The nutritional value of limited-service restaurant food has been the topic of debate among consumers, critics, and operators for some time. Growing concerns over Americans’ high obesity levels have only heightened the debate, leading some observers to encourage increased governmental regulation of food, others to urge more focus on informed, unforced choice.
Much of the talk has been about calories, because consuming too many of those without accompanying exercise results in additional pounds.
Many limited-service restaurant companies have added or emphasized lower-calorie items, launched low-cal menus, or provided data to make it easier for guests to calculate the calories in their meals. Still, some local and state governments enacted regulations requiring numerous food facilities, including restaurant operators with more than 20 units, to list calories and other nutritional data for regular food items on their menus or menuboards.
That regulation is going national as part of the Affordable Care Act. Exactly when that will occur, however, remains uncertain, because the U.S. Food and Drug Administration (FDA), which was charged with writing the regulations, has found a variety of challenges.
“There are a number of complex issues involved,” writes FDA spokesman Arthur Whitmore in an email. The agency received more than 900 comments on the most recent proposal, and “is evaluating each comment before publishing a final rule.”
Although restaurants don’t always like to be told what to list on their menuboards, they should still embrace low-calorie menu items, says Hank Cardello, senior fellow at the Hudson Institute in Washington, D.C. “This is good business, not a moral issue,” he says.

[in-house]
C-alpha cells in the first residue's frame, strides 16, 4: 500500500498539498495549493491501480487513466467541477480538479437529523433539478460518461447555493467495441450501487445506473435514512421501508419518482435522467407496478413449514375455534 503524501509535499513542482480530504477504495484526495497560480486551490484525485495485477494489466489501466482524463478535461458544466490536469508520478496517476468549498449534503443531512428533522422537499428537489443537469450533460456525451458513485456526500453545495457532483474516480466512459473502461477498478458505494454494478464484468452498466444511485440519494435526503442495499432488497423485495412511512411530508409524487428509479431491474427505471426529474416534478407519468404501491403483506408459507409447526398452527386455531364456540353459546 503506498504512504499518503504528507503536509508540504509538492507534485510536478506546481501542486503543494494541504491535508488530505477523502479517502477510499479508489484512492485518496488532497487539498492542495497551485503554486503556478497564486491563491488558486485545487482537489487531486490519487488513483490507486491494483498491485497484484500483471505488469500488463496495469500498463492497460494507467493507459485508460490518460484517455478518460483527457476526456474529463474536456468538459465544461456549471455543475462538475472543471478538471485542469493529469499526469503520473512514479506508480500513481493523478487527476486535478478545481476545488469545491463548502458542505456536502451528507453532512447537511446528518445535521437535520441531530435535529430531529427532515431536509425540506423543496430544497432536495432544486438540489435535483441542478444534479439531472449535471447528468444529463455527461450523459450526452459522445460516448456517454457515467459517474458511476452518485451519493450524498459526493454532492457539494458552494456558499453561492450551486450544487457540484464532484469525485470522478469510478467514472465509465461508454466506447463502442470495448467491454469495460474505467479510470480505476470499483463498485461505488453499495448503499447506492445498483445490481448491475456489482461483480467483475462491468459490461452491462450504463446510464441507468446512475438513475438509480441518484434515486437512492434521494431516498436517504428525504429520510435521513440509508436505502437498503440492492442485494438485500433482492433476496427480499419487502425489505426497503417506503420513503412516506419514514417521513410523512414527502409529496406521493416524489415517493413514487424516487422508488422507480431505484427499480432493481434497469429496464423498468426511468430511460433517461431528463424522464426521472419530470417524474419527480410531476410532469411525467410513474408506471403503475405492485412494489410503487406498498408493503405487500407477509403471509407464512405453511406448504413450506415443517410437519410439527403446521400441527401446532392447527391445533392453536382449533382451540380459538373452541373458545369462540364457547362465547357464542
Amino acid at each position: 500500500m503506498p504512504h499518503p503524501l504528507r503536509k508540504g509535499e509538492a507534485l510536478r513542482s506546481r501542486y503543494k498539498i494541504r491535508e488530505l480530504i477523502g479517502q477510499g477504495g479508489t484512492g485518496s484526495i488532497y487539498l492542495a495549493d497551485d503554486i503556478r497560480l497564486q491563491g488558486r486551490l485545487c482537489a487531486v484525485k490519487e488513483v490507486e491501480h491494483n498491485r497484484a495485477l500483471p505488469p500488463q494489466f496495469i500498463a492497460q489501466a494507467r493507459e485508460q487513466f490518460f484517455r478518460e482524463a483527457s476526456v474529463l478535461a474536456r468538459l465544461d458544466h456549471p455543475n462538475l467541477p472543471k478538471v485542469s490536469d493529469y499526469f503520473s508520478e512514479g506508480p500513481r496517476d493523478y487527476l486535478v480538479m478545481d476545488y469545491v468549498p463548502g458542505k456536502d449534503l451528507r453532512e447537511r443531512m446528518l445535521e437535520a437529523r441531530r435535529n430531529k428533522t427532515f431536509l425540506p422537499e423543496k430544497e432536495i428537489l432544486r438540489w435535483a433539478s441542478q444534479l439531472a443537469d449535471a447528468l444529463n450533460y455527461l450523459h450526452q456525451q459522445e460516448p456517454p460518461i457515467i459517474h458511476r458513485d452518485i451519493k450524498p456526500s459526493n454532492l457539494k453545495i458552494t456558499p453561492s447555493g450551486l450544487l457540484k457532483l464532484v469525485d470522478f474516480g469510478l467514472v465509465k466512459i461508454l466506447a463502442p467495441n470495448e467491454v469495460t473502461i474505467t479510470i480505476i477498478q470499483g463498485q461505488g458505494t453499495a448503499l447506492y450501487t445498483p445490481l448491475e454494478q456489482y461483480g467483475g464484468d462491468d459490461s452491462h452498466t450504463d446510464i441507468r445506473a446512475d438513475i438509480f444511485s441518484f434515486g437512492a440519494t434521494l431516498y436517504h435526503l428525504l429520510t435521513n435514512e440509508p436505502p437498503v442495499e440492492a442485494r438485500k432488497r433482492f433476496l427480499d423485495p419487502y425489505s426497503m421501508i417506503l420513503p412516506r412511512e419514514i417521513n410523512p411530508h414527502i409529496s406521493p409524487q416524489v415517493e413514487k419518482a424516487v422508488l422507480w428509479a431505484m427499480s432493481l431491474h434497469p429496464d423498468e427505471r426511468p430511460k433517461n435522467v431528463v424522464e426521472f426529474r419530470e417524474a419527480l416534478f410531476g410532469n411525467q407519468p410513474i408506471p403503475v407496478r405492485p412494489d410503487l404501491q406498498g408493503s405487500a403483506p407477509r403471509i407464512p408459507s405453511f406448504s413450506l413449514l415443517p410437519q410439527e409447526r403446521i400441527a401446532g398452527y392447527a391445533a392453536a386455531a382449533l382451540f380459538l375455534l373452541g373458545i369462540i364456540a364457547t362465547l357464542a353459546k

Cardello, who also directs the conservative think tank’s Obesity Solutions Initiative, collected data on menu-item sales at 21 big restaurant chains, including nine quick-service and fast-casual companies.
“We were interested where the sales growth was coming over recent years,” he says. “It turns out that the growth came from the low-calorie items.”
To be considered “low calorie” in the study, center-of-plate items were 500 or fewer calories, while sides, appetizers, and desserts had to be no more than 150 calories. Eight-ounce beverages clocked in at 50 calories or less. Those levels allow a customer to create a balanced meal that fits in with the FDA’s recommended 2,000 calorie-per-day intake, Cardello says.
The survey found that restaurants adding low-calorie items outperformed those eateries that reduced them. For instance, same-store sales at chains adding low-cal items rose 5.5 percent from 2006 to 2011, while eateries that reduced them fell by the same percentage.
“It shows that you have to pay attention and restructure your menu to capture these customers,” Cardello says, noting that new items, such as Burger King’s Satisfries, not only have lower calories than regular menu items, but also can boost sales.
Despite the FDA’s delays, several limited-service restaurant companies, including McDonald’s and Starbucks, have already added calorie counts to their menuboards. McDonald’s began listing calories on menuboards in September 2012, a few months after launching its Favorites Under 400 menu.
That menu, which highlighted popular items with 400 or fewer calories, helps guests “make an informed decision about whether a particular menu choice could fit within their individual calorie needs,” writes spokeswoman Christina Tyler in an email.
Now that all McDonald’s in America have calorie counts on their menuboards, the 35-item Favorites Under 400 menu is only listed online.
Calorie counting is a key part of Wendy’s smartphone application, which also allows customers to find a restaurant, pay for meals, and more. Since the app was launched two years ago, it has been downloaded nearly one million times.